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Publication numberUS5243205 A
Publication typeGrant
Application numberUS 07/899,123
Publication dateSep 7, 1993
Filing dateJun 18, 1992
Priority dateOct 16, 1989
Fee statusPaid
Publication number07899123, 899123, US 5243205 A, US 5243205A, US-A-5243205, US5243205 A, US5243205A
InventorsMitsuhiko Kitagawa, Tetsujiro Tsunoda, Akihiko Osawa
Original AssigneeKabushiki Kaisha Toshiba
Export CitationBiBTeX, EndNote, RefMan
External Links: USPTO, USPTO Assignment, Espacenet
Semiconductor device with overvoltage protective function
US 5243205 A
Abstract
In a photothyristor, a main thyristor consisting of a P emitter layer, an N base layer, a P gate base layer and an N emitter layer is formed on a semiconductor substrate. Also a pilot thyristor surrounded with the main thyristor and consisting of a P emitter layer, an N base layer, a P gate base layer and an N emitter layer is formed. In the P gate base layer, a trigger light irradiation surface including the inner surface of a recess is formed on the center of the pilot thyristor. In the N base layer, a crystal defect layer is formed under the trigger light irradiation surface by the irradiation with a radiant ray. A breakdown voltage to protect the thyristor from overvoltage is controlled by the crystal defect layer.
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Claims(26)
What is claimed is:
1. A semiconductor device, with overvoltage protective function, comprising:
a first semiconductor layer of a first conductivity type;
a second semiconductor layer of a second conductivity type formed on said first semiconductor layer;
a third semiconductor layer of the first conductivity type formed on said second semiconductor layer;
a fourth semiconductor layer of the second conductivity type formed on a first area of said third semiconductor layer;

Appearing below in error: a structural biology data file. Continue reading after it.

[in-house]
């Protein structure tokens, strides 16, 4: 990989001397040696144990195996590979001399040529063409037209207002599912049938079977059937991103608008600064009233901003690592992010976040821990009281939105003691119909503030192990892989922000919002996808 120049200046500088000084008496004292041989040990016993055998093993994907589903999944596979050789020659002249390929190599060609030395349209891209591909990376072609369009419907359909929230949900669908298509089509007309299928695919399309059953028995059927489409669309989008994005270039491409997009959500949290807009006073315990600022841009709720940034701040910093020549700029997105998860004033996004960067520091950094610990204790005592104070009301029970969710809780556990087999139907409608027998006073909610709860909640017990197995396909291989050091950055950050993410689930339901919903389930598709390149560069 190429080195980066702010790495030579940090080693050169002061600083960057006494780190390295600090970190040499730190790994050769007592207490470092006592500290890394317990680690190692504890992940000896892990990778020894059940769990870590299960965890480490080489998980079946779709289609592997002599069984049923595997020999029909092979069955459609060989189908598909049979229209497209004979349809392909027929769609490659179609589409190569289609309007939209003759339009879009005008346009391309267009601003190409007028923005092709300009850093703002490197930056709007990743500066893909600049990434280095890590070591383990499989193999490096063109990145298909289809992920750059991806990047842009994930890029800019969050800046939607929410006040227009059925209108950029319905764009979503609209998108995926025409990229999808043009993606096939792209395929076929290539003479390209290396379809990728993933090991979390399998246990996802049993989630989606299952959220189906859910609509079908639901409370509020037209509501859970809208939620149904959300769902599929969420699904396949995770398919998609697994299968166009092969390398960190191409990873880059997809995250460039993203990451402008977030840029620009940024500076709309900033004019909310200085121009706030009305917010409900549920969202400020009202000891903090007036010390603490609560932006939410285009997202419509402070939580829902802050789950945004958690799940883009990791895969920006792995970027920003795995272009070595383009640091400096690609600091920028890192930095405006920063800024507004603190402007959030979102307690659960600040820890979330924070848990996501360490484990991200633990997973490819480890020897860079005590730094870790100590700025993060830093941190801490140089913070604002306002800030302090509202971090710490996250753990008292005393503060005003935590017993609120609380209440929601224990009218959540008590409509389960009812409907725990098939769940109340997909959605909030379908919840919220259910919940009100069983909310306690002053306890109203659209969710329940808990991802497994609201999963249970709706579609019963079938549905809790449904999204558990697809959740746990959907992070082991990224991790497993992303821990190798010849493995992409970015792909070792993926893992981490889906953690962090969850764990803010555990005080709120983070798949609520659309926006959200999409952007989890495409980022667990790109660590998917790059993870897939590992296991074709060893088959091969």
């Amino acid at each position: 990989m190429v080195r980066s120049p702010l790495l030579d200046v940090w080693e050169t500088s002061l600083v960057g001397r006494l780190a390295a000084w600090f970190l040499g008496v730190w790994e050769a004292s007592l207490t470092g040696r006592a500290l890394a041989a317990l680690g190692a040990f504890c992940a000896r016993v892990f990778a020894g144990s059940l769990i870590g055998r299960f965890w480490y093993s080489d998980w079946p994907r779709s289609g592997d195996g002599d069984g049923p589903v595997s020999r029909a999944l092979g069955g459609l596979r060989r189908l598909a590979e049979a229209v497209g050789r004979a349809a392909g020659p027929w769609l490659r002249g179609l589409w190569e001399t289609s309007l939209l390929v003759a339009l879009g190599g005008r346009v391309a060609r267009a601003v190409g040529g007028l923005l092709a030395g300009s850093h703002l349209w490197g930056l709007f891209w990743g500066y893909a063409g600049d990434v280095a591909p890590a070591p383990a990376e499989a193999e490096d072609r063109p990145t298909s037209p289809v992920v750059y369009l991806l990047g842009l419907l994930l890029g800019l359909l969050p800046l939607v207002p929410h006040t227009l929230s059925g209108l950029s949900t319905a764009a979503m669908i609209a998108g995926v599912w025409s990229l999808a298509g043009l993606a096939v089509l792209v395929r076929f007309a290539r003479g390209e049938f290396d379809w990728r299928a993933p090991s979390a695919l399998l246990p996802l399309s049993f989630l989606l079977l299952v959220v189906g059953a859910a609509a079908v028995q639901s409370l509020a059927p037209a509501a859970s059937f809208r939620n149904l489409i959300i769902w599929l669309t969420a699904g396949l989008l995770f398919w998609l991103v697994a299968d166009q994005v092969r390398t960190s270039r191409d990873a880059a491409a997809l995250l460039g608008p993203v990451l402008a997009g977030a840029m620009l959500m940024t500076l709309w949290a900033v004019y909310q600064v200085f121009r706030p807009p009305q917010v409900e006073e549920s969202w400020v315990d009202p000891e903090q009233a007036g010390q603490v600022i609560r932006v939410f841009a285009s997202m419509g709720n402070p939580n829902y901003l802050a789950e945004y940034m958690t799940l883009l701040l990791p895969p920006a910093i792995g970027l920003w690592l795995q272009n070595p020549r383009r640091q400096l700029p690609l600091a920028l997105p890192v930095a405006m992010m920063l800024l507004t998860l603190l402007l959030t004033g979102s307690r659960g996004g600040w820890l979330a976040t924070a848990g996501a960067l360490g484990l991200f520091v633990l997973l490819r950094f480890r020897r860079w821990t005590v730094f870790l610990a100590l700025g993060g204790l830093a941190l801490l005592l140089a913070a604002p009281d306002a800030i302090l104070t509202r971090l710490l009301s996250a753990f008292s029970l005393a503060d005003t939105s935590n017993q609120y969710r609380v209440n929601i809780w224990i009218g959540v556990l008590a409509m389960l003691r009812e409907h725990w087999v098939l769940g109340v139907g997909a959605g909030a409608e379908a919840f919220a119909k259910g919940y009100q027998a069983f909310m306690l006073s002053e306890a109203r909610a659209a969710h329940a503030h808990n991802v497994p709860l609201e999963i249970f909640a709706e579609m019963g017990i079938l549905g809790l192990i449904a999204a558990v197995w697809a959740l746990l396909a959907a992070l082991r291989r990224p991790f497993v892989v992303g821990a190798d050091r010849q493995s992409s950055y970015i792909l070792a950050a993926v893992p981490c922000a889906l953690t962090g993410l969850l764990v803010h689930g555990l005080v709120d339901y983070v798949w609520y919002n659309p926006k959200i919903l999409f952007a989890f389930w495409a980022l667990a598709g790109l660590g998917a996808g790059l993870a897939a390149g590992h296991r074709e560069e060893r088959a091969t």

a gate region formed on a second area of said third semiconductor layer; and
a high-density crystal defect layer formed only in an area in which a depletion layer is formed when a specified reverse voltage is applied to a PN junction between said second and third semiconductor layers, at a position under said gate region and in which a main current is not disturbed.
2. The device according to claim 1, wherein said gate region comprises a trigger light irradiation surface which is an exposed surface of said third semiconductor layer.
3. The device according to claim 1, wherein said gate region comprises a gate electrode in contact with said third semiconductor layer.
4. The device according to claim 1, wherein the crystal defect layer is formed across the PN junction between said second and third semiconductor layers.
5. The device according to claim 1, wherein said crystal defect layer is a ring-shaped layer having an opening under said gate region.
6. The device according to claim 1, wherein said device constitutes a thyristor.
7. A semiconductor device, with overvoltage protective function, comprising:
a first semiconductor layer of a first conductivity type;
a second semiconductor layer of a second conductivity type formed on said first semiconductor layer;
a third semiconductor layer of the first conductivity type formed on said second semiconductor layer;
a fourth semiconductor layer of the second conductivity type formed on a first area of said third semiconductor layer;
an electrode film formed on a second area of said third semiconductor layer; and
a high-density crystal defect layer only in an area in which a depletion layer is formed when a specified reverse voltage is applied to a PN junction between said second and third semiconductor layers, at a position under said electrode film and in which a main current is not disturbed.
8. The device according to claim 7, wherein said electrode film constitutes a gate electrode.
9. The device according to claim 7, wherein said electrode film constitutes a base electrode.
10. The device according to claim 7, further comprising:
a first device comprising said first and fourth semiconductor layers and first portions of said second and third semiconductor layers, and having a first breakdown voltage; and
a second device comprising second portions of said second and third semiconductor layers, said electrode film, and said crystal defect layer, and having a second breakdown voltage, which is less than said first breakdown voltage, and which protects said first device from overvoltage;
wherein said crystal defect layer is formed by irradiation with a radiant ray and said second breakdown voltage is controlled by said crystal defect layer.
11. The device according to claim 10, wherein said first device has a MOS gate, and wherein a voltage generated by a breakdown current of said second device causes said first device to be turned ON.
12. The device according to claim 7, wherein a breakdown current of said second device causes said first device to be turned ON.
13. A semiconductor device with overvoltage protective function, comprising:
a first semiconductor layer of a first conductivity type;
a second semiconductor layer of a second conductivity type formed on said first semiconductor layer;
a third semiconductor layer of the first conductivity type formed on a first area of said second semiconductor layer; and